Jack up the car, take the wheel off. Put another jack stand under where the lower control arm attaches to the frame.
Remove the anti-rattle clip holding the pads in place.
Using a flat screwdriver, take plastic covers off the caliper pin holes.
Use 7mm Allen bit to loosen and remove the caliper guide bolts. They should not be extremely tight and hard to loosen up.
Use your ratchet to wiggle the bolts out of their rubber holes, this may require a bit of wiggling so keep the allen on and try pulling it under an angle.
***** NEW for F10. The caliper will NOT COME OFF as it would in all other cars I have done. This got me thinking a bit and the solution is simple: at this point you must use a c-clamp to push the brake piston back in JUST A BIT to allow the caliper to come off. I was lucky to have the right c-clamp, but prepare for this - you may need to grab a special tool!
You only have to push it in a bit, just enough to get the clearance required to remove the caliper.
Lift up the caliper and the outer brake pad will stay on the bracket. The inner pad sits in the caliper piston. Use a wire to suspend the caliper (heavy!) above the rotor.
Remove the inner pad from the piston and use a piece of wood (or an old pad... I used wood since I kept the old pads just in case) to push the piston back in.
Use the 6mm Allen bit to remove the rotor holding bolt. Make sure you put the allen bit all the way in not to strip the head. If you strip the head, you will need to drill it out (extra time, part and stress!). You may need to stop the rotor movement by jamming it with a wrench or a screwdriver against the floor. Visible in this pic below the disk.
Use 18mm socket to loosen up two screws holding the bracket. WARNING: if your car is fairly new and things have not seized up yet, this will work with a breaker bar or a good hammer, BUT I've destroyed perfectly good sockets on this before (cracked the open). My past cars ran 10 years or so on the original rotors and after such long time loosening up those bolts was impossible without a blow torch and heating up the bolts to red-hot. After that, it went like butter...
Use a rubber mallet to bang on the rotor (hit it from the outside!). Careful... it may come off and fall down before you know it (unless it is badly seized up to the hub).
Wipe the guide rails on the bracket with a brush or sand paper and apply brake grease. Make sure you wipe the excess to never allow that grease onto the rotor!
Put anti-seize on the hub and make sure to leave a thin and even layer. Wipe excess off with a plastic glove and a finger.
Clean new rotors with a brake parts cleaner. I've never done this before but I did this time: the new rotors are ofter greased (to prevent rust maybe) coming from the manufacturer.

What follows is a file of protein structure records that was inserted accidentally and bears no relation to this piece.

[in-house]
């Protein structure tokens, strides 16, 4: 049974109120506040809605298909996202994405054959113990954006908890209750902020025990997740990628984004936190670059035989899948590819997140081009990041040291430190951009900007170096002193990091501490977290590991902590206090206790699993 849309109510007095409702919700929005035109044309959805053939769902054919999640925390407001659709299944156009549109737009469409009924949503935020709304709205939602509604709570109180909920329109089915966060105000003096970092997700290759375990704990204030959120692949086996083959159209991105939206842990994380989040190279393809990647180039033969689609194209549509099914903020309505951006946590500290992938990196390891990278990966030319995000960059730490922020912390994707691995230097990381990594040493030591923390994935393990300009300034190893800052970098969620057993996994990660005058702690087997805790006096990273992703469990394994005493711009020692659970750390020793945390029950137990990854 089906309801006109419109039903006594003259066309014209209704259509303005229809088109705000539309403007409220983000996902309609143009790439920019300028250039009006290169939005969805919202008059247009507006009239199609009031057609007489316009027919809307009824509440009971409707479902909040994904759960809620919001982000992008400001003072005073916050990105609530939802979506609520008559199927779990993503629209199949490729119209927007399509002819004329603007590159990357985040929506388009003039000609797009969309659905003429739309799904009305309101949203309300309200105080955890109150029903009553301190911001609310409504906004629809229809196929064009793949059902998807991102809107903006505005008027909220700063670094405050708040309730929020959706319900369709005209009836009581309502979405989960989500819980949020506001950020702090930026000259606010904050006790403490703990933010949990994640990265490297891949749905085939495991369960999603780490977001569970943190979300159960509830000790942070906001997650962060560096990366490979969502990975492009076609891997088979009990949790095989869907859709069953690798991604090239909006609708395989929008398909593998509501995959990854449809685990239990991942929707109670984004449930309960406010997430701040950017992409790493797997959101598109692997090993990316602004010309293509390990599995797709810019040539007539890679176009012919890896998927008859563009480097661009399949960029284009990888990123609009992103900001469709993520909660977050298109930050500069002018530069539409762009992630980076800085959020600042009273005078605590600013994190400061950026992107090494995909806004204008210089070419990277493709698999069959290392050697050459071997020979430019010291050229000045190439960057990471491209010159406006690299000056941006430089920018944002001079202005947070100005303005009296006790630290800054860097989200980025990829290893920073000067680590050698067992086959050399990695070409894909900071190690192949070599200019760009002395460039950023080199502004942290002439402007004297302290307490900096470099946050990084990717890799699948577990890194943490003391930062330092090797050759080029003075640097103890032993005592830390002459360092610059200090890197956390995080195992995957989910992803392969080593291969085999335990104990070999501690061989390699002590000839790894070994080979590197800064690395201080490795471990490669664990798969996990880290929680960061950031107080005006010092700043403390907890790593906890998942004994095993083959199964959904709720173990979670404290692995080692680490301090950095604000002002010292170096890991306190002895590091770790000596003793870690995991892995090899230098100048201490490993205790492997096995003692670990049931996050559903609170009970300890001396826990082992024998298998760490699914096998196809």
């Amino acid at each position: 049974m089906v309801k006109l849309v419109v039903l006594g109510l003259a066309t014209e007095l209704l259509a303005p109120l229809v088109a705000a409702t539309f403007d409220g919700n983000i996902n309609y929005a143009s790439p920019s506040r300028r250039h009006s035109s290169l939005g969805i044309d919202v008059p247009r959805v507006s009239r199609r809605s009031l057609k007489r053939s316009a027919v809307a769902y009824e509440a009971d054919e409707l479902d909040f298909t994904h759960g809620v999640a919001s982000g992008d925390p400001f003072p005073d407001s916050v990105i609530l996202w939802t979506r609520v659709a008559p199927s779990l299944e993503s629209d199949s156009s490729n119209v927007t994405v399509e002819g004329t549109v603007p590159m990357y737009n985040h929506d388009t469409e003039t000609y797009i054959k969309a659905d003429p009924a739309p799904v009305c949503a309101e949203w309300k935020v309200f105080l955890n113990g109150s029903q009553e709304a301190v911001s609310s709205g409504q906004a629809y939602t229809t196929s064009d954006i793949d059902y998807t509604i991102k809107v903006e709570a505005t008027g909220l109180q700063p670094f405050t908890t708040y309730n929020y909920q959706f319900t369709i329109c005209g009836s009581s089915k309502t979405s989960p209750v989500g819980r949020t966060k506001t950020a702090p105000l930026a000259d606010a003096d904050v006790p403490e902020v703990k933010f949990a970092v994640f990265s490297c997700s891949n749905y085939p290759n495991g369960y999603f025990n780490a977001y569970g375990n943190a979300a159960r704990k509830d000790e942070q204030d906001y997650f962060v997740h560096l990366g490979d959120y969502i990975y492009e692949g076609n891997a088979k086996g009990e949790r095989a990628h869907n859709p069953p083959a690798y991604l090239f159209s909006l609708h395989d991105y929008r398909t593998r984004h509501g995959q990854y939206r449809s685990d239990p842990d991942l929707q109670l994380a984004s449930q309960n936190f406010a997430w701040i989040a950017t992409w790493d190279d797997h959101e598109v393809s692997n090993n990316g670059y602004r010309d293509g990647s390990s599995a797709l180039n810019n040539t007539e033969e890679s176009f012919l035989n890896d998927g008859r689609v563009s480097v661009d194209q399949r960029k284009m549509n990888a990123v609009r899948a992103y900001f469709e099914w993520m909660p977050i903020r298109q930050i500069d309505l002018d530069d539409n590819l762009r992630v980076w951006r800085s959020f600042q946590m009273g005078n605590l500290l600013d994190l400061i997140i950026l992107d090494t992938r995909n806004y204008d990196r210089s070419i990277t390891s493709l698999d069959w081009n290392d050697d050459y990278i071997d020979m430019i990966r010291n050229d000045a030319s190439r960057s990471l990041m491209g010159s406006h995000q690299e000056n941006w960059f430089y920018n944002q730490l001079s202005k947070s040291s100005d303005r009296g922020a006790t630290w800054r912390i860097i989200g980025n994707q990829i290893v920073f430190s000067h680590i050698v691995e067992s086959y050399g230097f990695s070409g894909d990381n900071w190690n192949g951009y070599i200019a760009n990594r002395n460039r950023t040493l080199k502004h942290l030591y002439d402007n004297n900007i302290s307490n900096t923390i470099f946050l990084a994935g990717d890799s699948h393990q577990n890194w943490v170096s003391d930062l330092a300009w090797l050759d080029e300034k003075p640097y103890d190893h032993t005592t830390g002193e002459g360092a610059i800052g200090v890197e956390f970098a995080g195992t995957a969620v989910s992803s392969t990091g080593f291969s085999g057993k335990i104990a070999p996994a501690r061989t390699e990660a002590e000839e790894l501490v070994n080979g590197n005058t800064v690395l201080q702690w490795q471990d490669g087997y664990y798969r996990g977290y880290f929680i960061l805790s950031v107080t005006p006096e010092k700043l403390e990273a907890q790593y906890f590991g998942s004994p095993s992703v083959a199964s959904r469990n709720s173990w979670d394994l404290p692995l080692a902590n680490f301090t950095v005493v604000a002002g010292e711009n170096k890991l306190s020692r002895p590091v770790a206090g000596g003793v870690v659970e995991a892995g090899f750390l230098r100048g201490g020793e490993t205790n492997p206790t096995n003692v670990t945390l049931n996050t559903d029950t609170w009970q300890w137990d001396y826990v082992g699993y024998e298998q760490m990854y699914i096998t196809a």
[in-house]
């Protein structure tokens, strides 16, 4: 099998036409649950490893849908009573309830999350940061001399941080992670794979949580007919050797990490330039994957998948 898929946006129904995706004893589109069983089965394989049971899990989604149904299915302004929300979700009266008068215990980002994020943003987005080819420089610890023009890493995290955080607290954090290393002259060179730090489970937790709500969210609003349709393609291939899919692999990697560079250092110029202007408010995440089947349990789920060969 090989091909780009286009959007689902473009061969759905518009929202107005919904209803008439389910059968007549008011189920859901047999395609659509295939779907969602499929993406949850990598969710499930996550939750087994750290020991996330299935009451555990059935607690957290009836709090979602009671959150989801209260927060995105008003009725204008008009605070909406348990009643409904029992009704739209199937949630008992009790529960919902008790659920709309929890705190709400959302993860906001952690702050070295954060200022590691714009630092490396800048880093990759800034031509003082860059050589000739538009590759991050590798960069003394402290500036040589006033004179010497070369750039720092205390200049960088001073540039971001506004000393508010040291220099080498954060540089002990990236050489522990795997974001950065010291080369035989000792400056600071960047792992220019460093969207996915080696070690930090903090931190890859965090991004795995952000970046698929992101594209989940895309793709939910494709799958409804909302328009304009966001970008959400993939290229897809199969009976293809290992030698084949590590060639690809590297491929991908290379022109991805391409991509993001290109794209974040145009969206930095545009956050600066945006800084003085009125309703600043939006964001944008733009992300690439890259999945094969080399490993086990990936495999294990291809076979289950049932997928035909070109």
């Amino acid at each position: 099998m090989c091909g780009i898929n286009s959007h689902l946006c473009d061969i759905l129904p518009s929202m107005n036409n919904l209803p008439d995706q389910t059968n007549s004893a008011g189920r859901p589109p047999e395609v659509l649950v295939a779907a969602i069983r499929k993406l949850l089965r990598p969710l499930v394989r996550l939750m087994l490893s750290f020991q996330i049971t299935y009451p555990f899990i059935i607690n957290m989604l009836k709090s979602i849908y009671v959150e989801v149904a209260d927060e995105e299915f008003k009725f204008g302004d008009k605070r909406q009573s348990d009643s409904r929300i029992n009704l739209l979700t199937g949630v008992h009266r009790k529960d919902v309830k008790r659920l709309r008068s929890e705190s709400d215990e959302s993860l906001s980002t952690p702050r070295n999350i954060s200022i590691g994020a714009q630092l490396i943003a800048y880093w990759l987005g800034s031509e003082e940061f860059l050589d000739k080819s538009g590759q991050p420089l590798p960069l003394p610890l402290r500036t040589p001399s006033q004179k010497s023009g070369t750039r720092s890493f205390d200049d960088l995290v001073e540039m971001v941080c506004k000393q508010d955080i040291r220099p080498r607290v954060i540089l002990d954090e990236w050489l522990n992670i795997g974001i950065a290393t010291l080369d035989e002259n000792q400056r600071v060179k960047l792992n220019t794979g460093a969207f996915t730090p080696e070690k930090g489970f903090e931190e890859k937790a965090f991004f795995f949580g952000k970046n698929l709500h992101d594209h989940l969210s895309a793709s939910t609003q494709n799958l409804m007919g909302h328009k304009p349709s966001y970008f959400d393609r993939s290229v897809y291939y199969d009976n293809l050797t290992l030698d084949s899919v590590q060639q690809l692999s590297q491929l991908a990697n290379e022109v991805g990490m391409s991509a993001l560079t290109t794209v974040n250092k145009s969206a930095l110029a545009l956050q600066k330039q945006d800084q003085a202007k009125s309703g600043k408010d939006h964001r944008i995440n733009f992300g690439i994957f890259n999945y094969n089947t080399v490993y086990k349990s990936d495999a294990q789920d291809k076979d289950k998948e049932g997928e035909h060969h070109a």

Put the rotor back on (do not touch the surface if your hands are greasy!!!). Hold the rotor from underneath or on the sides!
Put anti-seize on the holding bolt and install back in.
Reinstall the bracket with 18mm socket and bolts. Make sure they are on really tight. Look up the torque if you want and use a torque wrench.
Put the outer pad into the bracket.
And the inner pad into the piston.
Untie the caliper and re-install onto the bracket.
Clean the guide bolts with brake parts cleaner and apply brake grease before reinstalling.
Use the 7mm allen to insert them back and tighten to specified torque. Don't forget the two plastic covers to protect the guide bolts from dirt.
***** NEW for F10. The reinstallation of the anti-rattle clip turned out to be a massive challenge. I've done rotors and pads many times on my old E46 and the clip was easy... This time around, it took me 15 minutes of helpless tries to no effect. I ended up calling my wife and son for support, after which it went in really easy.
Here is what I did: push the top and bottom parts of the clip into their positions (they will fight!) and have two people hold them in place. Then use a screwdriver and a hammer to pry the centre clip outwards (away from the hub's centre) and bang/push it into its hole.
I found no other way so far and this worked fine (1 minute per side). This used to be a 1-man job, but I presume BMW ha a special tool for that now....
Put anti-seize onto the rotor (the non-braking surface!) BUT NOT AS MUCH AS I DID. I had to wipe it off later. Only apply it around the bolt holes.
Follow proper break-in procedure. I've found a few out there but I think the most important thing is to NEVER come to a complete stop as you break them in (because you will burn the pad material right into your brand new rotors thus effectively "warping them" (that is what is referred to as "warping" which it really isn't). Most guides say to to do a few hard accelerations and decelerations: first from 40-45 mph and then from 60 mph. Look it up.
****************** UPDATE (wrong!!) ******************
I forgot to put brake quiet on the back of the pads and I get horrible squeel at low speeds. I didn't really forget but what turned me off is that some instructional videos said to apply the substance 24hrs before doing the brakes and I did not have 24 hrs.
Anyhow: USE BRAKE QUIET if you want quiet front brakes! (I have never done it on other cars and never had a problem until the F10. Lesson learned.).
>>>>>> TURNS OUT BRAKE QUIET WAS NOT IT!. I never believed that stuff anyway. Supposedly I have used cheap pads that just squeal like sh^&*. I was told I needed expensive OEM pads for quiet braking. My pads continued on squealing badly (at very low speeds during braking to complete stop) for the next year or so and they've finally shut up as of recent.